"Stamp Out" Alzheimer's
The last years of my dad's life included Alzheimer's. So, when long time DMer, speaker & biz friend John Jay Daly asked me to include this news - I quickly said "yes".
The US Postal Service is being asked to create a 'semi-postal' stamp to raise funds for the Alzheimer's Association. To fight the disease that affects 4 million Americans. A petition of 50,000 signatures is needed to make an impact.
Will you please help? Visit the donated web site & sign the
Living in the present
This list has been bouncing around a while.
This time good friend Barb Caswell sent it to me. No matter if you've seen it or not, ... it is still "funny". And soooo true! EnJoy.
You know you are living in the year 2003 when:
1. Your reason for not staying in touch with family is because they do not have e-mail.
2. You have a list of 15 phone numbers to reach your family of three.
3. Your grandmother asks you to send her a JPEG file of your newborn so she can create screen saver.
4. You pull up in your own driveway and use your cell phone to see if anyone is home.
5. Every commercial on television has a web site address at the bottom of the screen.
6. You buy a computer and 3 months later it's out of date and sells for half the price you paid.
7. Leaving the house without your cell phone, which you didn't have the first 20 or 30 (or 60) years of your life, is now a cause for panic and you turn around to go get it.
8. Using real money, instead of credit or debit, to make a purchase would be a hassle and take planning.
9. You just tried to enter your password on the microwave.
10. You consider second-day air delivery painfully slow.
11. Your dining room table is now your flat filing cabinet.
12. Your idea of being organized is multiple-colored Post-it notes.
13. You hear most of your jokes via e-mail instead of in person.
14. You get an extra phone line so you can get phone calls.
15. You disconnect from the Internet and get this awful feeling, as if you just pulled the plug on a loved one.
16. You get up in the morning and go online before getting your coffee.
17. You wake up at 2 AM to go to the bathroom and check your E- mail _ on your way back to bed.
18. You start tilting your head sideways to smile. :)
19. You're reading this and nodding and laughing.
20. Even worse; you know exactly who you are going to forward this to...
As you read this I've been on the road non-stop for about 3 weeks.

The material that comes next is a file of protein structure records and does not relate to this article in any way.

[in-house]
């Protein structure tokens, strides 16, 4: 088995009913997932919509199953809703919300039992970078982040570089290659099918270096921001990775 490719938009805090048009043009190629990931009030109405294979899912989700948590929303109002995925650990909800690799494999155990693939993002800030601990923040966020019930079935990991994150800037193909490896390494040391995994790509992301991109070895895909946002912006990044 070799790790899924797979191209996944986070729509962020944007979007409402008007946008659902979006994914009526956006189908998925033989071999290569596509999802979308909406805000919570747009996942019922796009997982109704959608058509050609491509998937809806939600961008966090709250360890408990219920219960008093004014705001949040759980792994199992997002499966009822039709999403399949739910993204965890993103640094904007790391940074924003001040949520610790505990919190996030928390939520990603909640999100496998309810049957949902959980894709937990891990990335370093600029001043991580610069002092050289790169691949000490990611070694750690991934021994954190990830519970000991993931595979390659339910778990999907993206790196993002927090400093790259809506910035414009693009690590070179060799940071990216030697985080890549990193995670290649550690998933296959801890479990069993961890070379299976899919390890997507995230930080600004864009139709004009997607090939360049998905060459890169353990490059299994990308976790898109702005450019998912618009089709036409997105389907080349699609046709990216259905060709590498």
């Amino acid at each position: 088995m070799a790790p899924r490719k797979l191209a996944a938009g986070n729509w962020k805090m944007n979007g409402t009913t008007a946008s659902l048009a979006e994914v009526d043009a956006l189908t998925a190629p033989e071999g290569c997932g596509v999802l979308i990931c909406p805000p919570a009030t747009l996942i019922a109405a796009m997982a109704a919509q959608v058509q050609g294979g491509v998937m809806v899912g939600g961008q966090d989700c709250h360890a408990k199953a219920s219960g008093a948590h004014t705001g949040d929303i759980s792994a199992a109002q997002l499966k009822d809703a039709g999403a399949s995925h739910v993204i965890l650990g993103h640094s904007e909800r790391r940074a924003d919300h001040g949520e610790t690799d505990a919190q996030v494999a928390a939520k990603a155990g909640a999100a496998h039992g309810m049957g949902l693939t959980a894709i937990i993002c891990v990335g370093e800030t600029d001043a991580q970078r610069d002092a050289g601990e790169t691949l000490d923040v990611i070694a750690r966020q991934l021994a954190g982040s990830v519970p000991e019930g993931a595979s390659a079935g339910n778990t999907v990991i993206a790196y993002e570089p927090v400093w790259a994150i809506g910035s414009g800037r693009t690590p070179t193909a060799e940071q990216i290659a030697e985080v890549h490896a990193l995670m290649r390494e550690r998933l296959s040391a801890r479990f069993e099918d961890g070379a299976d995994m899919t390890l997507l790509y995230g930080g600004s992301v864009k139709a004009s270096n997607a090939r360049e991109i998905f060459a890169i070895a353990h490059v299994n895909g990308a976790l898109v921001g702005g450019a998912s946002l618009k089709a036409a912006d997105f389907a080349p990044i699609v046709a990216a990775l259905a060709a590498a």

This, an Anonymous Zen Proverb, just seems to fit. Hope it works for you, too.
"Only when you can be extremely pliable and
"Quotes with Direction" has been a part of my web site collection from day one. If you like quotes visit the archives ... www.rayjutkins.com/quotes/. There's a new batch up every 4 weeks.
"It IS What's Next!"
Already I've shared this story with health care organizations, a database marketing business, a direct marketing firm, a DM association - and several others. And I'm ready to bring it to your group. (Visit It IS What's Next!)
When you have a need for a 40-90 minute program, I'll give you this different, interesting, meaningful, warm and true action presentation. To your club. Your company. Your organization. Your association. Any group you have. At any place. At any time. For any reason.
ItISWhat's Next!is available to you as a Keynote Address. As a special program. As an opening or closing presentation. As a different / unique session.
Magic Marketing Minutes
That Important Guarantee
Have you ever bought anything you knew wasn't going to work? No, of course not!
You expect whatever you buy to perform.
For the most part when you buy anything you "assume" it is guaranteed. It is guaranteed to work. The service is guaranteed to be performed and you're guaranteed to be satisfied.
The product or service is suppose to work. And if it doesn't you expect it to be repaired, replaced or refunded.
Lee Iacocca has talked about the importance of a guarantee with this statement:
"If you want to be the best, you have to separate yourself from all the talk about quality. And put it in writing."
One of the most interesting guarantees I've ever seen was on the back of a rubbish truck. It went like this:
"Satisfaction guaranteed or double your garbage back."
Now, nobody wants their garbage back but think about it a minute. Don't you think that garbage man is probably the best there is?
His attitude is "I'm going to take care of my customers". He had a sense of humor about it and probably a very large and satisfied customer base.
A guarantee is very important in Direct Response. Offer one. Or as good friend
Ray Considine says: D.W.Y.P.Y.W.D. Do What You Promised You Would Do.
Guarantee your product. Guarantee your service.
by ROCKINGHAM*JUTKINS*marketing, all rights reserved.